Browsing by Subject "Intelligence"

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  • Kasi, Marianna (Helsingin yliopisto, 2021)
    Intelligence agencies have become a significant element of security in contemporary societies. While new, more expansive intelligence methods have been utilised to contain potential security threats, national intelligence cultures have been challenged by more democratic understandings of intelligence and security on a societal level. As part of this transformation, intelligence agencies have encountered growing demands in the public sphere to strengthen their transparency and accountability. In this process, news media have a special role as an arena and an intelligence stakeholder to promote the democratisation of intelligence. The aim of this thesis is to study the democratisation of intelligence by analysing the shaping of national intelligence culture in news media discourses that covered the intelligence reform in Finland. Its theoretical framework is anchored to the concept of national intelligence culture and intelligence stakeholder theory which are linked to security and human security intelligence paradigms. The theoretical framework is complemented with Hallin’s theory on news media coverage in the spheres of consensus, legitimate controversy, and deviance to study how the news media discourses regarding Finnish intelligence reform have shaped the national intelligence culture in Finland. The qualitative case study is based on a data set of 216 online news articles published between August 2015 and June 2019 in a national news media outlet Helsingin Sanomat. The news content is analysed using qualitative content analysis and Fairclough’s approach to critical discourse analysis. The results of this study imply that the intelligence stakeholders represented in news media discourses can agree on the foundations of Finnish national intelligence culture. The study findings indicate that in the sphere of consensus, the stakeholders agreed on the necessity of intelligence reform, the existence of new threats in the security environment and the stagnant development of Finland’s intelligence powers compared to its Western counterparts. However, in the sphere of legitimate controversy, several intelligence stakeholders including news media considered constitutional rights more important than national security interests, demanded more transparency and accountability in intelligence operations and challenged the public trust in the legislative process. Finally, the findings in the sphere of deviance revealed that significant stakeholders, such as citizens, civil society organisations and businesses, were excluded from the news media discourses. Thus, the results indicated that the stakeholders who were strongly represented in the news media have been able to significantly influence the discourses on the purpose and future of intelligence in Finland.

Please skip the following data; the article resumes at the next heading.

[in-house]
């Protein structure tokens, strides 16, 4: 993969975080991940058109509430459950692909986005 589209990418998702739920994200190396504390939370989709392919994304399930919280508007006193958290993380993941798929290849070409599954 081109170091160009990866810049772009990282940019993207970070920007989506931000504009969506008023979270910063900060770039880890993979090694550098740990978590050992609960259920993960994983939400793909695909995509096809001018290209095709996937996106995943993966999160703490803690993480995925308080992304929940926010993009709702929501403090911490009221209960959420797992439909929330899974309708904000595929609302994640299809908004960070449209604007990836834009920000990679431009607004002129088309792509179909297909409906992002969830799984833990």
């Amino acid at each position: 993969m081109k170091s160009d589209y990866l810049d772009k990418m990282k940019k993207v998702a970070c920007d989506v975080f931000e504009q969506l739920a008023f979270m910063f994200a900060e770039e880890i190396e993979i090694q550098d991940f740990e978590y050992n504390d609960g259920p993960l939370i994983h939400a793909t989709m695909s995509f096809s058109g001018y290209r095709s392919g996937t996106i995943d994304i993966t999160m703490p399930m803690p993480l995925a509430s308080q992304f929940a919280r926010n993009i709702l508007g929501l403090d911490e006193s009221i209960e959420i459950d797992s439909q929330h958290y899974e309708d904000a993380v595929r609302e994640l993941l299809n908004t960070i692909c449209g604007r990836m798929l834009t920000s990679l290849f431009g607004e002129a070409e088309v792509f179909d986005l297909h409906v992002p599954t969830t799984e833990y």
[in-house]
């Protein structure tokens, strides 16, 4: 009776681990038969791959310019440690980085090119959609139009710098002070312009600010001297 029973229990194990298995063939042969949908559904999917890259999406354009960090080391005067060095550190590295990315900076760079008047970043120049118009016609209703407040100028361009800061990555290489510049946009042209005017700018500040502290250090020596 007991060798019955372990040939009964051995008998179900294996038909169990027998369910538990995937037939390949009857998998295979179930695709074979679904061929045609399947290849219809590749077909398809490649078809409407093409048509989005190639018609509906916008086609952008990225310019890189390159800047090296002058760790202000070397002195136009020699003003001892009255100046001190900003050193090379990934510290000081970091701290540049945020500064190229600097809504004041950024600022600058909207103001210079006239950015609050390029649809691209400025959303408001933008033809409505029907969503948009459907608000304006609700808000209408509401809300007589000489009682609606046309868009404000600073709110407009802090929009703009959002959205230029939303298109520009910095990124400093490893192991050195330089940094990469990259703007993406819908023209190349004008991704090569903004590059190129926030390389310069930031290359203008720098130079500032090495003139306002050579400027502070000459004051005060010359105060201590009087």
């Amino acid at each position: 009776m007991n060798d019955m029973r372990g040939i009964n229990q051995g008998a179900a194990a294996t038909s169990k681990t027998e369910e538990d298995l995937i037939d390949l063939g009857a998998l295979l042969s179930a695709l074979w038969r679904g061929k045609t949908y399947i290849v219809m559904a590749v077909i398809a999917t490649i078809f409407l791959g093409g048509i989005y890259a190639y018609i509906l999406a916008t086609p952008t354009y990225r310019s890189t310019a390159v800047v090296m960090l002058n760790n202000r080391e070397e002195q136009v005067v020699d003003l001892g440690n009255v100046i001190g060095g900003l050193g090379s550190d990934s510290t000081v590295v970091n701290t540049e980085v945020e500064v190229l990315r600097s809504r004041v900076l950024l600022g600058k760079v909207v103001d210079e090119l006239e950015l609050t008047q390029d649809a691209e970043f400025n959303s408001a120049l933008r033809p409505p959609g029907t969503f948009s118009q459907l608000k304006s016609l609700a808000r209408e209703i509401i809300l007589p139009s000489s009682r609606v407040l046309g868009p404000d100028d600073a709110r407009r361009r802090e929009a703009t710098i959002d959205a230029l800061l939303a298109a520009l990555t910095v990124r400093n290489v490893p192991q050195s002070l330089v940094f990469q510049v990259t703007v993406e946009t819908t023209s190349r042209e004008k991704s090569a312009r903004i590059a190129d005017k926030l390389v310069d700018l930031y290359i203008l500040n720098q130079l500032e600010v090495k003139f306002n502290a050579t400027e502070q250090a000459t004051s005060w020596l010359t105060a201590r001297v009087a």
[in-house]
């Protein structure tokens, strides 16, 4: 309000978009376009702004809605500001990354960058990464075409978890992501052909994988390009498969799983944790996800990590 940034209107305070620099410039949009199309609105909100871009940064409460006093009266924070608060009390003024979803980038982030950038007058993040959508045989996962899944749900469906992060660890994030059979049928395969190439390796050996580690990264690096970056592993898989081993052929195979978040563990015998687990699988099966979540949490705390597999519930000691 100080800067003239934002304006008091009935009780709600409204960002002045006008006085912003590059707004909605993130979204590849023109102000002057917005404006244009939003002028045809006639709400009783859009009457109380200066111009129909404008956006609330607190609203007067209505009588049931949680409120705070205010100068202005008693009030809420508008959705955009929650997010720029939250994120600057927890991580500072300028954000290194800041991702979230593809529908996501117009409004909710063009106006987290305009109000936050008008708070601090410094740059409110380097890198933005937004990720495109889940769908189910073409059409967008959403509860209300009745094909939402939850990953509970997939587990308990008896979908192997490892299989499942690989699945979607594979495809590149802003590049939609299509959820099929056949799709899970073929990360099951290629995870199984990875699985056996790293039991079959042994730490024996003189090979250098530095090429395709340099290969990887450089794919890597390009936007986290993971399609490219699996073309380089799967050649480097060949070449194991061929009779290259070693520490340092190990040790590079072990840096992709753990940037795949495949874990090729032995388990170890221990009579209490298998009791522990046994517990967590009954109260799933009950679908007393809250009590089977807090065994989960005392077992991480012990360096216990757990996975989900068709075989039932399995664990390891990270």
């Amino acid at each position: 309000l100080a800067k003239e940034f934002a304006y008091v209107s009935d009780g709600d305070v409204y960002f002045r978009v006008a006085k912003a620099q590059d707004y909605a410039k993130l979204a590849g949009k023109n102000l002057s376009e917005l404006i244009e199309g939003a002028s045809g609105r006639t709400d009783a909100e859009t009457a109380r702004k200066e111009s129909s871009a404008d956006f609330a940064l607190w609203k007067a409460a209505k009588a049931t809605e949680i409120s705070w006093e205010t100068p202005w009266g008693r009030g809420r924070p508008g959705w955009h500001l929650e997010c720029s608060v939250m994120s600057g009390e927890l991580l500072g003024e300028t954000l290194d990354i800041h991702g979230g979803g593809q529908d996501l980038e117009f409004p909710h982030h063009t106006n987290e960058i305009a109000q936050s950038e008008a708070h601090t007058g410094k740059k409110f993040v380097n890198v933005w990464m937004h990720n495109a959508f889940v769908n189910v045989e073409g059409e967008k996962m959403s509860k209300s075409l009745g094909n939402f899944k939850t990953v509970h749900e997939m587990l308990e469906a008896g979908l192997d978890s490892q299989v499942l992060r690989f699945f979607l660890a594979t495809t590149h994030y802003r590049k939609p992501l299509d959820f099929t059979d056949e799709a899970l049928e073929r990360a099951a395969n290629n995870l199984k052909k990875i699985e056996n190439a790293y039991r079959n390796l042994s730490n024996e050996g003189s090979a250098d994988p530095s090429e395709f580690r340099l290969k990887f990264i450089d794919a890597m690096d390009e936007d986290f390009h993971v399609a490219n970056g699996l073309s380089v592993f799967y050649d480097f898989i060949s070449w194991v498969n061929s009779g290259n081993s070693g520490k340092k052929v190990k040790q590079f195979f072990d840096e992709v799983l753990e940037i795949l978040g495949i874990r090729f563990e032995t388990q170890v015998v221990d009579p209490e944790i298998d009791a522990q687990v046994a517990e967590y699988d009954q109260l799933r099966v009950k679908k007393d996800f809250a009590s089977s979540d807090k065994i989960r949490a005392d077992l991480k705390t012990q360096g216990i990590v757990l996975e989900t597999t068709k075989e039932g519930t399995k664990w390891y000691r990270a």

• Setänen, Sirkku; Lehtonen, Liisa; Lapinleimu, Helena; Haataja, Leena (2018)
  • Latvala, Antti; Silventoinen, Karri; Vuoksimaa, Eero (2020)
  • PIPARI Study Grp; Nyman, Anna; Korhonen, Tapia; Lehtonen, Liisa; Haataja, Leena (2019)
    Aim This Finnish regional birth-cohort study compared the school performance of very preterm and full-term children when they reached 11 years of age. Methods Teachers rated the educational abilities of 123 preterm children and 133 full-term controls at the age of 11 years as well as the support services they received. The children were all born in the Turku University Hospital between 2001 and 2005. In the preterm group, neurosensory impairments were confirmed at two years of corrected age, and full-scale intelligence quotient (IQ) was assessed at 11 years of age using the Wechsler Intelligence Scale, Fourth Edition. Results Educational abilities, including academic skills and classroom functioning, did not differ between the two groups after excluding the children with a full-scale IQ <70. However, 40% of the preterm group and 26% of the controls had received at least one support service (p = 70 and age-appropriate educational abilities do not exclude a significant need for support services in very preterm children at the age of 11 years.